“Excuse me,” I say to the sales assistant who’s fetching yet another swimsuit.  “This process is painful enough without the hardbody lyrics.” She laughs in agreement. She can’t do anything about the volume — I assume it’s brought to us by satellite — but we share the opinion that, in the words of Maggie Smith’s delicious crone in Gosford Park, “It’s a little more than background music.”

The franchise bookstore? The gym? Well, words fail me here. Take earplugs to Barnes & Noble, and run your three miles a day on a quiet neighborhood street. Leave your harnessed Sekhmet and Kali at home where they can await the next justified outrage. (TVs in waiting rooms? “Do not touch these controls!” warns a hand-written sign in one local doctor’s office. Sekhmet and Kali are getting their backs up already. But, hey, that’s for another day.)

Then I think of those other women. “Excuse me,” I’ve said to them. They’ve smiled or laughed in agreement. Strapped down too, denied the privilege of filtering for themselves. Inured.

Two clocks tick – a small antique clock in the dining room, a big ole grandfather clock in the library. The chickadees peep-peep-peep on the feeder. The turkey clucks by the stonewall. A male cardinal lets out a chirp that amounts to shouting in the bird world. And what I just heard was an uppity breeze in the pine grove.

Silence is hard won.

Smoke

The 9:08 freight train clatters past the Kwik Way.  I’m old enough to expect smoke when I see this much train.  I park out front between two Ford pick-ups — one with a dog box, the other running tractor tires. Outside, the Chill & Grill propane tank sits on concrete, and in the newsbox, The State announces, above the masthead, that the Gamecock girls’ team lost to Stanford.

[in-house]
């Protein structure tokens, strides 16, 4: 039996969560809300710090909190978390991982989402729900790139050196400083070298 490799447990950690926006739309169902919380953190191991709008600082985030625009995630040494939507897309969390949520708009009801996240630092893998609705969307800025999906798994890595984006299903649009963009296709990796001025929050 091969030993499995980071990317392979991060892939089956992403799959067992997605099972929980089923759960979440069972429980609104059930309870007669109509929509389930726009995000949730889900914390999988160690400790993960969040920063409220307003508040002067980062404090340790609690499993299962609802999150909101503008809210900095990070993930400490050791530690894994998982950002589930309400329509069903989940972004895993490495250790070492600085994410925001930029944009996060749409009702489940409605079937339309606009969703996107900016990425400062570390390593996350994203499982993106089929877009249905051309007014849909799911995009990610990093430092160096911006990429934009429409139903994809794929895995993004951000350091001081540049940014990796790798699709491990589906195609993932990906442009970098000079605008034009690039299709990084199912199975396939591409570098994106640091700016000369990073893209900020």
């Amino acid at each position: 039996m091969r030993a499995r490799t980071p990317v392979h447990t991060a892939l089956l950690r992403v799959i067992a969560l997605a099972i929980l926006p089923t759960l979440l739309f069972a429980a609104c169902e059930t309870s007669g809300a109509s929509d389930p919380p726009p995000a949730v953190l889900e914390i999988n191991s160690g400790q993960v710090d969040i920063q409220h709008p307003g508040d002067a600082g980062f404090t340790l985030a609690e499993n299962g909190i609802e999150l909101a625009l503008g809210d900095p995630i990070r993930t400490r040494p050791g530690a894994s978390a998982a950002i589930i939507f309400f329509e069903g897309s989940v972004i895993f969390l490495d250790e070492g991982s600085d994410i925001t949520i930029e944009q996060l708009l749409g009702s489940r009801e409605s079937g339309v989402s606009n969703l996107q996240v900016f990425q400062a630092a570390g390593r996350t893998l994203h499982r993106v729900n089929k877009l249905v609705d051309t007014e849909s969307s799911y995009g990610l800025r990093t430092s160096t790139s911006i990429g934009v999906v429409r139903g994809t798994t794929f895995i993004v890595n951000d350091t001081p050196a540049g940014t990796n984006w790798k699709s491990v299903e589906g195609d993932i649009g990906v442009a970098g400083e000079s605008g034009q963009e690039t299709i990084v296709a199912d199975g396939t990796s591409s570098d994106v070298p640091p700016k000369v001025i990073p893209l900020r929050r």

I’m here to buy my small (17-oz) cup of decaf with a squirt of sweet hazelnut creamer.  For sale inside, also, are Bik lighters in yellow and red plastic, packets of single-dip snuff, Lays potato chips, and any kind of Barefoot wine you want.  Vinyl-topped booths and tables are laid with fresh paper napkins, silverware, and glasses turned upside down. Ready for drop-ins.  The place smells of fried sausage, fried eggs, and fried hash browns.  I think about a smoky sausage biscuit with hot mustard, and only in this place.  Here, old wants crash into newer habits — loose-coupled — and there’s a bumping around in my head, like the buffers of freight cars.

Old wants crash into new habits here — loose-coupled — and there’s a bumping around in my head, like the buffers of freight cars.

“Good morning,” everyone in the place says to me.  I don’t know these people, but this doesn’t matter to them.  This is White Rock, South Carolina, and if you don’t know everybody, you should.  I’ve been here only a week and the red-aproned woman behind the Henny Penny fryer knows to ring me up for $2.30.  Even numbers — for customer convenience, she tells me.  You do the math.  That’s 13.5 cents an ounce.  Down here, Starbucks is viewed as a rip-off.  And I’m feeling more conservative myself just being here.

I’m dressed.  When I say dressed, I mean nice slacks (that means no jeans), a nice blouse, a nice sweater, nice shoes, and nice jewelry, not too matchy-matchy, but stuff I never wear in New England.  The azalea, Bradford pear, and dogwood bring out the nice in everyone.  I wonder if I should be making arrangements to live here full time myself. The air itself smells flowery, leafy.  Nice.